4. Discussion

Analysis of blood parameters in horses is useful for evaluating their health status, nutrient requirements, fitness, and suitability for a given type of work [22]. Most of the haematological and biochemical parameters determined in the present study were within the wide range of reference values specified for horses [20,21], which demonstrates that the horses were in good health and condition.
The most commonly mentioned benefit of flaxseed oil is its effect on the blood lipid profile, and thus its major role in preventing cardiovascular disease [11]. In the case of horses, these diseases particularly affect older individuals, but are also encountered in younger animals [23]. In the present study, the inclusion of flaxseed oil in the diet of horses in place of soybean oil caused a substantial decrease in the level of TG and the atherogenic LDL fraction of cholesterol and an increase in the percentage of HDL-TC. An increase in the beneficial HDL fraction is one of the most important criteria in assessing a product as a hypocholesterolemic factor [24]. Flaxseed oil has also been shown to decrease the TC/HDL ratio, which is a good indicator of the risk of atherosclerosis and other cardiovascular complications [25]. The beneficial effect of flaxseed oil on lipid metabolism is linked to the presence of alpha-linolenic acid (ALA), which belongs to the family of ω-3 polyunsaturated fatty acids (PUFA), whose content in flaxseed oil may be about 57% [11]. In humans, ALA is metabolized, although to a very limited degree, to other representatives of this family of acids, i.e., to eicosapentaenoic acid (EPA) and docosahexaenoic acid (DHA) [26]. In horses, supplementation with ALA increases circulating EPA but not DHA [27]. Omega-3 PUFAs have the ability to reduce the plasma concentration of triacylglycerols by inhibiting their synthesis in the intestinal wall and liver [28]. Moreover, these acids reduce postprandial lipaemia by activating lipoprotein lipase, which is responsible for catabolism of very-low-density lipoproteins (VLDL) and chylomicrons [29]. Relatively recent experiments have led to the discovery of the molecular mechanism of the lipid-lowering effect of these acids. It was demonstrated that ALA may act as a signal molecule; via PPARα receptors it affects the expression of a number of genes associated with conversions of fatty acids, as well as other compounds [30]. Studies on rats with hypercholesterolemia have confirmed the beneficial effect of supplementation with flaxseed oil or flaxseeds on blood lipid indicators [11]. One of these compounds, secoisolariciresinol diglucoside (SDG), has the ability to lower LDL l and increase HDL [31]. Lignans are present mainly in flaxseeds, but flaxseed oil is also a source of these compounds, although their content is many times lower than that of whole seeds [32]. The presence of these compounds acting as estrogens may disrupt the metabolism of sex hormones in males and negatively affect reproductive indices. This was evidenced by the results of studies where flaxseeds were used, and not FO [33,34]. It should be mentioned that lignans are weak estrogens [35] and as mentioned earlier, their content in oil is much lower than in seeds, which minimizes the risk of adverse effects.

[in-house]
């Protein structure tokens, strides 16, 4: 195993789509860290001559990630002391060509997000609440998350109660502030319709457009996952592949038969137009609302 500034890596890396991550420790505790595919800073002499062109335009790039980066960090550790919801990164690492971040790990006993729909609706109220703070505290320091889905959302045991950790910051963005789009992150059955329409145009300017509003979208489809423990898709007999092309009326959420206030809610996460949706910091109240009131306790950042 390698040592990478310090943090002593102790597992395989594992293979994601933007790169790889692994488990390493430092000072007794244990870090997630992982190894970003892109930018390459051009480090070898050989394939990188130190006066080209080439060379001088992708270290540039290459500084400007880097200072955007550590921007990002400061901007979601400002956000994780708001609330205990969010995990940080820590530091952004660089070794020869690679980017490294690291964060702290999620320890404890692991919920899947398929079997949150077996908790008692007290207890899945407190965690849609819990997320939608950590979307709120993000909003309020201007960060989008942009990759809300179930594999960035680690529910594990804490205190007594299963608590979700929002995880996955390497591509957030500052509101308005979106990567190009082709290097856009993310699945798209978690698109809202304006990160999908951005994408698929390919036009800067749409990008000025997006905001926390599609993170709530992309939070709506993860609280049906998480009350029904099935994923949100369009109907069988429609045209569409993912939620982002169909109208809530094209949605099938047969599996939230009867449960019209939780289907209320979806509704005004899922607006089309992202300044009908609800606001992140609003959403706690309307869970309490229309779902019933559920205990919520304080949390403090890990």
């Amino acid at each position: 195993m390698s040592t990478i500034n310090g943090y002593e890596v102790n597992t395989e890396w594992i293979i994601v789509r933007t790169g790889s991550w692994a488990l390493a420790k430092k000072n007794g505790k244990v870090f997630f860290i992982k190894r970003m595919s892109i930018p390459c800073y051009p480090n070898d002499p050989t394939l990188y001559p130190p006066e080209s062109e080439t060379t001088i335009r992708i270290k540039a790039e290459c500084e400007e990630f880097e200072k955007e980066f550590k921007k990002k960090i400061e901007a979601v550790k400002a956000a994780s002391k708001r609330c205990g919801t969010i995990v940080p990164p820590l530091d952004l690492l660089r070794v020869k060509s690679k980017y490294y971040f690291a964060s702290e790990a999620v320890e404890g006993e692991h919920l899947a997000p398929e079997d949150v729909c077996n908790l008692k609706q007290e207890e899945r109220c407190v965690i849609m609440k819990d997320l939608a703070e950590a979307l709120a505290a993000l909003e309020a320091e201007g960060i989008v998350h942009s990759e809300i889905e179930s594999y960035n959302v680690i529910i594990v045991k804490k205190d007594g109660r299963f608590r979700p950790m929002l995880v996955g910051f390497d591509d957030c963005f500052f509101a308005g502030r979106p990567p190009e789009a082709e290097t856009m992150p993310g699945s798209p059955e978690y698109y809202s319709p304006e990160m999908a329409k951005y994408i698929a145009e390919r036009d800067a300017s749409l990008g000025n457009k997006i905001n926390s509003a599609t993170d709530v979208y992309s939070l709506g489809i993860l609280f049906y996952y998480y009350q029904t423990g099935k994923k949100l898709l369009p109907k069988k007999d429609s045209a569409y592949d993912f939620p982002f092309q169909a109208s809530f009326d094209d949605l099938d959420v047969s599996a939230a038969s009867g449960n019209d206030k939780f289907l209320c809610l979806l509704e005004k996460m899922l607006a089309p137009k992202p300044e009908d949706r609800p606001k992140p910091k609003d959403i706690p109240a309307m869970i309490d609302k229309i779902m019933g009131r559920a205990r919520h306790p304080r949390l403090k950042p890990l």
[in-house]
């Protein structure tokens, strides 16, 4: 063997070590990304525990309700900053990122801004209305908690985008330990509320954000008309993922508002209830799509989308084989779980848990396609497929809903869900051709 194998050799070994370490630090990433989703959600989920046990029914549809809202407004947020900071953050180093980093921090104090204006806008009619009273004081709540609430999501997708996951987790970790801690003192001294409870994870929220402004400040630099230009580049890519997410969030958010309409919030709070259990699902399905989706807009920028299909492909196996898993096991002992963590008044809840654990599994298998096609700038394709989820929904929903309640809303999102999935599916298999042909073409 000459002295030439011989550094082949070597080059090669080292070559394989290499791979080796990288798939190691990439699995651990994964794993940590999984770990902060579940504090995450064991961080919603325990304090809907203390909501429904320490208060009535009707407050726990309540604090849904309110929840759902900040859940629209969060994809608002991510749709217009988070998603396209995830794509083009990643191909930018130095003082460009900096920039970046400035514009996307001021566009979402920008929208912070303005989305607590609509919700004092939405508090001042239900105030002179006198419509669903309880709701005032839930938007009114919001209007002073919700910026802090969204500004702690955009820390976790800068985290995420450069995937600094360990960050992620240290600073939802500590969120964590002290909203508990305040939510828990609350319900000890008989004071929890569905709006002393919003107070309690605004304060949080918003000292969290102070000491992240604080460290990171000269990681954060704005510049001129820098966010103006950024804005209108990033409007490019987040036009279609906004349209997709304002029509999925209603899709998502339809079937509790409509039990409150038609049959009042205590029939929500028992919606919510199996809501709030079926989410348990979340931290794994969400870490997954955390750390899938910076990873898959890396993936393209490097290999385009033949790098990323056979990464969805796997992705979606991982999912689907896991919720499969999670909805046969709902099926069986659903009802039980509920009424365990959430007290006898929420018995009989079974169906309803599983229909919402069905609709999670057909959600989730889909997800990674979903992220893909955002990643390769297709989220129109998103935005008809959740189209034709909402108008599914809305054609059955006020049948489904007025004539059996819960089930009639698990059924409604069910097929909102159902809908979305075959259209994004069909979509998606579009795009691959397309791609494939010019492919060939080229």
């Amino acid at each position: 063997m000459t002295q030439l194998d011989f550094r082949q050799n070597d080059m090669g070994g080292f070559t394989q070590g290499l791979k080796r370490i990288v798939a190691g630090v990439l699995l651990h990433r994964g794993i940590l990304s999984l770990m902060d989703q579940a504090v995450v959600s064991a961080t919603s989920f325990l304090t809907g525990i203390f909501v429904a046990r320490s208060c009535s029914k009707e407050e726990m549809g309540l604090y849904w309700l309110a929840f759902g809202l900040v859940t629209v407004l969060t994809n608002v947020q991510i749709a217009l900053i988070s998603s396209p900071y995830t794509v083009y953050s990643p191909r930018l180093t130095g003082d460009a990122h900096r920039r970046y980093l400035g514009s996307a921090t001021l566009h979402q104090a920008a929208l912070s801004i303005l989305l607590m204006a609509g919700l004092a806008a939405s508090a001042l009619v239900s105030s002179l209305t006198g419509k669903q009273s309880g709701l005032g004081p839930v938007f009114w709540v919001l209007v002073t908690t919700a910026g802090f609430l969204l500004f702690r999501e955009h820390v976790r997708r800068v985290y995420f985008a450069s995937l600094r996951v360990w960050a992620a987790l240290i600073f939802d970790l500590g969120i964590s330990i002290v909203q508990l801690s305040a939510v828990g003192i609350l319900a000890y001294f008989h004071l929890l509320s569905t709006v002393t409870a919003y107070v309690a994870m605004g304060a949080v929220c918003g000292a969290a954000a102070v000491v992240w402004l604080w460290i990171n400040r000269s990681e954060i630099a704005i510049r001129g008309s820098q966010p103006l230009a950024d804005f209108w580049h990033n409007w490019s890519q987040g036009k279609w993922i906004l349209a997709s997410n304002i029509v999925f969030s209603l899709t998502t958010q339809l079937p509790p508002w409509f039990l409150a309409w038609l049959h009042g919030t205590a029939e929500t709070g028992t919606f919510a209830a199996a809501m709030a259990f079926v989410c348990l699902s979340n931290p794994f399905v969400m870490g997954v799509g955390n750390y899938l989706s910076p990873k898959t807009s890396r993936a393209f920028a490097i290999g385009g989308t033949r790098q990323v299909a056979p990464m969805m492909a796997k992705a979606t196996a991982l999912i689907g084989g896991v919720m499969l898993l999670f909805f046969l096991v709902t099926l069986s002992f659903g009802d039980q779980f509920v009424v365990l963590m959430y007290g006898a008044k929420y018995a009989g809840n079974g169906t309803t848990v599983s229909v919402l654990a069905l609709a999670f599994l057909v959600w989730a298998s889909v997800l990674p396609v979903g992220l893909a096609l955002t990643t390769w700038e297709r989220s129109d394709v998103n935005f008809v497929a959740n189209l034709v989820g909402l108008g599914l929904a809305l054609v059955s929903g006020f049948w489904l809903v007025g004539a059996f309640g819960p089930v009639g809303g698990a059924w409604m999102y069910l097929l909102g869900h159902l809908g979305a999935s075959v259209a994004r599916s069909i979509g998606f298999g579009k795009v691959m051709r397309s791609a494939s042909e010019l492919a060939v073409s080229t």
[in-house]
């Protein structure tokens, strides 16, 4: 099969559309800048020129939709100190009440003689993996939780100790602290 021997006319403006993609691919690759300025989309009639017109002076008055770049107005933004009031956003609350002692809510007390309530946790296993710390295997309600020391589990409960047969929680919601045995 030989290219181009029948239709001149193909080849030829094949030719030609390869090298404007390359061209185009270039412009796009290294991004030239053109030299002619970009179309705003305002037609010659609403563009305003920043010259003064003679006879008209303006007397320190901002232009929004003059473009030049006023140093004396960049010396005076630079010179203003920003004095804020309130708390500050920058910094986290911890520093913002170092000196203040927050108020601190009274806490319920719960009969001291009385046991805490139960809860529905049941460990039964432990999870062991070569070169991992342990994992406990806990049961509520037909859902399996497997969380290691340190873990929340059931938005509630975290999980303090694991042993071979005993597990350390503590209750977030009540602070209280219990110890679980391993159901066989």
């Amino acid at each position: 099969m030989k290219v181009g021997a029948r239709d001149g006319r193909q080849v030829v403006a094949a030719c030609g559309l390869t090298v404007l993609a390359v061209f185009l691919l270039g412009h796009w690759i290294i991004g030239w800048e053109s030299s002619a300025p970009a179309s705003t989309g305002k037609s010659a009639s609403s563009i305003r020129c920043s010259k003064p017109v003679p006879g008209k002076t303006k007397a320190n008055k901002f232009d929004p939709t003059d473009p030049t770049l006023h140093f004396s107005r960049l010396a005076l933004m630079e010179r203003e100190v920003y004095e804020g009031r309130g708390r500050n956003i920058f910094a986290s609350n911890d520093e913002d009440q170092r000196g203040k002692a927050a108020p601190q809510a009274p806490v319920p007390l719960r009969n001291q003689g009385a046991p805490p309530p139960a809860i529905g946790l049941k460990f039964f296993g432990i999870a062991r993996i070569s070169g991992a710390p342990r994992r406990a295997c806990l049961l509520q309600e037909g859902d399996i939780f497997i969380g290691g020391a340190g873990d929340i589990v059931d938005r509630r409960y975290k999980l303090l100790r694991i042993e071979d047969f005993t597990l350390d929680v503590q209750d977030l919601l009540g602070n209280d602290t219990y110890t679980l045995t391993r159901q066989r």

According to Lichtenstein and Schwab [36], the source of fat can affect glucose metabolism and its passage from the bloodstream to tissue. A low level of ω-3 PUFA and a high level of ω-6 PUFA in the phospholipids of the membranes of skeletal muscle cells favour the development of insulin resistance, which can result in type 2 diabetes [26]. Enrichment of the diet with ω-3 PUFA, e.g., by adding flaxseeds or flaxseed oil, may increase tissue sensitivity to insulin and prove effective in preventing diabetes. Promising results in this regard were obtained in an experiment on horses [37], in which insulin resistance is a significant problem. Insulin resistance in horses, which is linked to the development of diseases such as laminitis, osteochondrosis and metabolic syndrome, can result in serious production losses [38]. In the present study, horses receiving flaxseed oil in their diet had a significantly lower blood glucose level than those receiving soybean oil, which may have been due to its better utilization by tissues. It should be noted here that the ω-6 to ω-3 ratio in the flaxseed oil used in the experiment was 0.31, while the corresponding ratio in the soybean oil was many times that level, at 7.48. In addition to ALA, the hypoglycaemic effect may have been due in part to lignans in the oil, as according to Prasad [39], SDG also exhibits antidiabetic activity. It should be noted, however, that the horses were healthy, and the glucose level was within the range of reference values [20,21].